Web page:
Special education and mainstream students both benefit from being educated in a classroom together. Some of those benefits include increased social initiations, peer role models, greater access to general curriculum, and enhanced skill acquisition. Inclusion works best for the whole class when we support the student and teacher as intended by the law.
Legal Requirement: Least Restrictive Environment (LRE)
Once a student with a disability’s program is developed the IEP team must determine where the program will be executed. This is referred to as placement. Students with a disability are entitled to be educated in the LRE. Removal of students with disabilities occurs only when the nature and severity of the disability is such that education in regular classes with the use of supplementary aids and services cannot be achieved satisfactorily. (20 U.S.C. 1412(5)(A)
There are several levels of LRE:
- Regular classroom: student receives a prescribed program under the direction of the regular classroom teacher.
- Regular classroom with consultation: student receives a prescribed program under the direction of the regular classroom teacher who is supported by ongoing consultation from the special educators (i.e. special education teachers, psychologists, behaviorists, etc.)
- Regular classroom with supplementary instruction and services: student receives a prescribed program under the direction of the regular classroom teacher. The student also receives instruction and related services from the special educator and a paraeducator.
- Resource room: Student is in the regular classroom for a majority of the school day but goes to the special education resource room for specialized instruction for part of each school day.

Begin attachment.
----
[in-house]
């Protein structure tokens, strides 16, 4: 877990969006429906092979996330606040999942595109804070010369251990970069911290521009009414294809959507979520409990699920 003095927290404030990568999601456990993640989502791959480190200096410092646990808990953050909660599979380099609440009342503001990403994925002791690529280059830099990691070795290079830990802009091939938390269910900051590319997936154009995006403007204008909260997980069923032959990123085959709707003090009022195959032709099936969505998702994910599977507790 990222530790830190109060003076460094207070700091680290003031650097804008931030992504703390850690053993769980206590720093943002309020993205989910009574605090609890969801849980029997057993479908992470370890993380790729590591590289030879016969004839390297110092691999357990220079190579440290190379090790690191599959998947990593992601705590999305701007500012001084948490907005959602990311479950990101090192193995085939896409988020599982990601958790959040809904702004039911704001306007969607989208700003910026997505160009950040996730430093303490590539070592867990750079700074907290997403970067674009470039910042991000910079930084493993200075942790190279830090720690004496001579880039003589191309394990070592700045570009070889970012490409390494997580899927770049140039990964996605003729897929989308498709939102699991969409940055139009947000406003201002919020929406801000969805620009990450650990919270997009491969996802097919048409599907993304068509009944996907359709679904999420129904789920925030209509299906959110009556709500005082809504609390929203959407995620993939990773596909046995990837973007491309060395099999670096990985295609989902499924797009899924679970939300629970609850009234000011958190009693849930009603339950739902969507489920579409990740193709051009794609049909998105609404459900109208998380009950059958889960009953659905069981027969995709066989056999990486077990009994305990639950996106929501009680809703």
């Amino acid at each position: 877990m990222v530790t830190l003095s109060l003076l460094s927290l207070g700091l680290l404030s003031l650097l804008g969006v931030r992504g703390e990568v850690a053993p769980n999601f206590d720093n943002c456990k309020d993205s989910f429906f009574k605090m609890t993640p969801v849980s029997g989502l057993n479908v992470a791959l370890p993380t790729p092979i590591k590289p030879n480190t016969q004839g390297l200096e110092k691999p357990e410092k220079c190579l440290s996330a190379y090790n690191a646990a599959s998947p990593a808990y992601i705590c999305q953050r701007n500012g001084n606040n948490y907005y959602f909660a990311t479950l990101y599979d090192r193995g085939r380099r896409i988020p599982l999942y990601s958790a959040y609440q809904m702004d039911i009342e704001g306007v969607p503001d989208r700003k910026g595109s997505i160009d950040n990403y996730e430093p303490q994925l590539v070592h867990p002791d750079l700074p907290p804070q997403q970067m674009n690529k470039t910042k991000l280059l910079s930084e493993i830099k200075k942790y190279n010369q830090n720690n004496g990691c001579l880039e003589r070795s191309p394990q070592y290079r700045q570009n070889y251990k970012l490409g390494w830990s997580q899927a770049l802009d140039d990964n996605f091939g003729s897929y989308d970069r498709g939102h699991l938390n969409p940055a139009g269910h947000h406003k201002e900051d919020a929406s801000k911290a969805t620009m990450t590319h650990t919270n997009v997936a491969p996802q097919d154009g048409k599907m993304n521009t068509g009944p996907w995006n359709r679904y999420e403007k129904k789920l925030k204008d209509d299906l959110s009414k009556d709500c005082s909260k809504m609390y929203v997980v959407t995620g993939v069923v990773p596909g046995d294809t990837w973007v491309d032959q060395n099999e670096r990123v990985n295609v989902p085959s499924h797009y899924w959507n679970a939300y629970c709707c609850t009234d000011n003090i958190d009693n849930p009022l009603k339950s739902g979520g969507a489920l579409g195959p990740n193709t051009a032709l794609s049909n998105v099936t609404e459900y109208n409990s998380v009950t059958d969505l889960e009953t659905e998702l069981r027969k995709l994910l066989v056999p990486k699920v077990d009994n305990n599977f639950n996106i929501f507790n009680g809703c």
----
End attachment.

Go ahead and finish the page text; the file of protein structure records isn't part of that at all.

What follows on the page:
- Separate classroom/school: Student receives special education and related services under the direction of a specially trained staff in a specially designed classroom or facility.
- Residential school: Student receives special education and related services from specially trained staff in a residential facility in which children receive care or services 24 hours per day.
- Homebound or hospital: Student receives special education and related services at home or in a hospital program.
The IEP team must consider the continuum of placement options. Students may not be categorized into a particular group and offered placement based on that particular category. The level of placement must always be individualized with the student in mind.
Board of Education, Sacramento City Unified School District v. R. Holland (1992) 786 F.Supp. 874 provides four factors to consider:
- Educational benefits available to the child in a regular classroom, supplemented with appropriate aids and services, as compared to education benefits of a special education classroom;
- The non-academic benefits to the handicapped child of interaction with non-handicapped children;
- The effect of the presence of the handicapped child on the teacher and other children in the regular classroom; and
- The costs of supplementary aids and services necessary to mainstream the handicapped children in the regular classroom setting.
Using the factors above, the IEP team’s consideration should always start at the regular classroom. If the regular classroom, unsupported, is not the appropriate placement the next consideration would be the regular classroom with consultation services to the teacher or supplementary aides and services. Discussions should progress through the continuum until an appropriate placement is determined.
The Value of General Education Teachers Input
I have heard concerns from both parents and teachers about the impression that “general education teachers don’t want students with disabilities in their classrooms.” In most cases this isn’t true. Teachers want to be able to support all students in their classrooms. Concerns voiced by general education teachers often reflect a broader issue that students are being placed into general education classrooms without the appropriate supports This creates a difficult environment for the teacher, disabled student, and non-disabled peers.
If a student will spend any part of their day in the mainstream classroom, the IEP team is required to have a general education teacher as a part of the team. General education teachers should have the ability, without the fear of retaliation, to voice their input into an IEP meeting. If a student will be included into the mainstream classroom, a general education teacher can provide valuable insight into training needs, curriculum modifications, behavioral concerns, and other support needs.